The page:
Sunday, April 27, 2008

NYC Grows!

When I left for Union Square Park this morning (the annual celebration of NYC Grows!) it was cold and rainy. As we set up the Fafard booth, Scott, Chris, Ann, and I agreed that surely no one would show up for our demonstrations in this crummy weather. But by 10:30 the rain had stopped and a crowd had gathered for my first demo: a container garden for a low-light, indoor location.

After that, the fun never stopped: excellent energy and an exciting day. Every hour I put together a different container combo for various growing conditions: full sun outdoors, sunny indoors, shady outdoors, and the ever-challenging, low-light indoor location. We raffled off each container garden after the demonstration and the line for free seedlings wrapped around the booth. Fafard gave away 1600 marigolds and cherry tomatoes and even more vouchers for free potting mix.

The funny thing is that I've loved and used Fafard for more than 10 years, long before I met any of the folks who worked there. I'd recommend it whether they were paying me or not. (In the interest of full disclosure, let me be clear, they are.) You may not be able to find it at the big box stores, but it's worth looking at your neighborhood garden center for a bag or two of the good stuff.

P.S. Thanks to Ellen Spector Platt for taking the photo!

Saturday, April 26, 2008

fresh and a little crunchy

Walking through Central Park on Wednesday (with 5 lbs of knotweed!) I saw an elm tree loaded with frilly clusters of samaras (seeds). I remembered reading something about their edibility in Sam Thayer's fabulous book The Forager's Harvest, but I couldn't remember exactly what.

Leda and I split the take, and Leda emailed later to say that she'd found the entry in Sam's book: the samaras of Siberian and slippery elms are indeed edible, both raw as salad crunchies, and dried, when the center seed can be eaten like a lentil.

American elm samaras are said to be hairy and not so tasty, but since most of our American elms have died (thanks, Dutch Elm disease!) and these samaras weren't the slightest bit hairy, we took the plunge and took a bite. The seeds were fresh tasting, light and airy, with a little bit of chewiness at the center. I can imagine them tossed (raw) with pasta and a little goat cheese.

The season is short, but I'll keep my eyes open over the week or two and let you know how that pasta recipe turns out!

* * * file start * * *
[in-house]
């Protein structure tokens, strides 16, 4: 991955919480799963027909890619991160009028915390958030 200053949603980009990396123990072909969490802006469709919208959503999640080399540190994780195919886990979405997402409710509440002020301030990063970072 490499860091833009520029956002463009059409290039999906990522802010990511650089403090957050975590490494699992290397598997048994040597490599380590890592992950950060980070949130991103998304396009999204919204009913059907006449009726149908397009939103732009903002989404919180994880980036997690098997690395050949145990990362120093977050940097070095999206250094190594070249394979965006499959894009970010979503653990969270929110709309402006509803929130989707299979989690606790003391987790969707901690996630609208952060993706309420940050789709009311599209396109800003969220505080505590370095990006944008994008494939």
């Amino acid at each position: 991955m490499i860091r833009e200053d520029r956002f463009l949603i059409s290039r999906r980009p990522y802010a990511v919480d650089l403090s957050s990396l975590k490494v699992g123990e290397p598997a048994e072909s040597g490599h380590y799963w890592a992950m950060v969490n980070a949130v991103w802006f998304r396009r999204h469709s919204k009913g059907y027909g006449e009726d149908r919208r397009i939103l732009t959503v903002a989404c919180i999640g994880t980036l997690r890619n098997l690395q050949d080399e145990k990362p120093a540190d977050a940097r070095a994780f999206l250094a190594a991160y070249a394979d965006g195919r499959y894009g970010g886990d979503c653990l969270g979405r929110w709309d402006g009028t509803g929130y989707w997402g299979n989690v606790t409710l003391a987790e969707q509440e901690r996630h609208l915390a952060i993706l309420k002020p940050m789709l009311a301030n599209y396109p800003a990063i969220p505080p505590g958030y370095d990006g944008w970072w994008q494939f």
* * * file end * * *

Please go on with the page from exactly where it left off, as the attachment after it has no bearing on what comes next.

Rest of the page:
P.S. Tomorrow (Sunday, 4/27) I'll be in Union Square Park all day for NYC Grows! I'll be demonstrating container planting techniques at the Fafard booth. Fafard makes a line of kick-ass potting mixes, and I realize you may never have heard of them but their products rock. And we're giving stuff away, so please stop by and say hello if you're in the neighborhood.

Wednesday, April 23, 2008

wonderful weeds

Today was Knotweed Day. Leda and I met in the Park at 1:30 and headed for the Ramble. We plan this date carefully because in a warm Spring knotweed can shoot up faster than kudzu. Ok, I don't know if that's actually true but my point is that knotweed grows fast and the older it gets the tougher it gets.

Why, you might ask, do we plan an annual event around a noxious, invasive weed? Well, I could tell you. Or I could send you here (clue: it's an article I wrote for about foraging for knotweed).

Depending on where you live, there may still be time to get out there and harvest some of your own. It's an easy crop to forage, in 5-10 minutes you can gather 5-6 lbs., more than enough for a gallon of wine, a few quarts of soup, and some stems left over for stir fry.

And look how pretty! It's almost as if this German art deco vase were made to sit on my mantel holding an artfully arranged bunch of weeds.

Tuesday, April 22, 2008

Welcome to Queens

Yesterday John and I met at the far end of the 7 train platform at Grand Central. We headed east and got off at the first stop in Queens, then walked a few blocks to Gantry State Park. I'd seen pictures of the park in a lecture by Rick Darke. It looked like a fascinating combination of urban industrial architecture, water, and plants, and I wanted to see it for myself.

It's early in the season, but the willow foliage was fresh and bright,

the brown stems of last year's ornamental grasses made a wonderful noise in the constant wind,

and the young green of viburnum foliage stood out against the still rich red of last year's fruit.

Since no excursion (gardening or otherwise) would be complete without a provocative dining experience, after exploring the park we headed north to Astoria. The Corner 26 Taverna was described as a small, homey place but when we walked in we weren't exactly greeted with smiles. I aimed my big gun at the cluster of men at the back of the restaurant: Kali mera sas! Pos eistai simera? A little Greek goes a long way in a situation like this; we were immediately made welcome.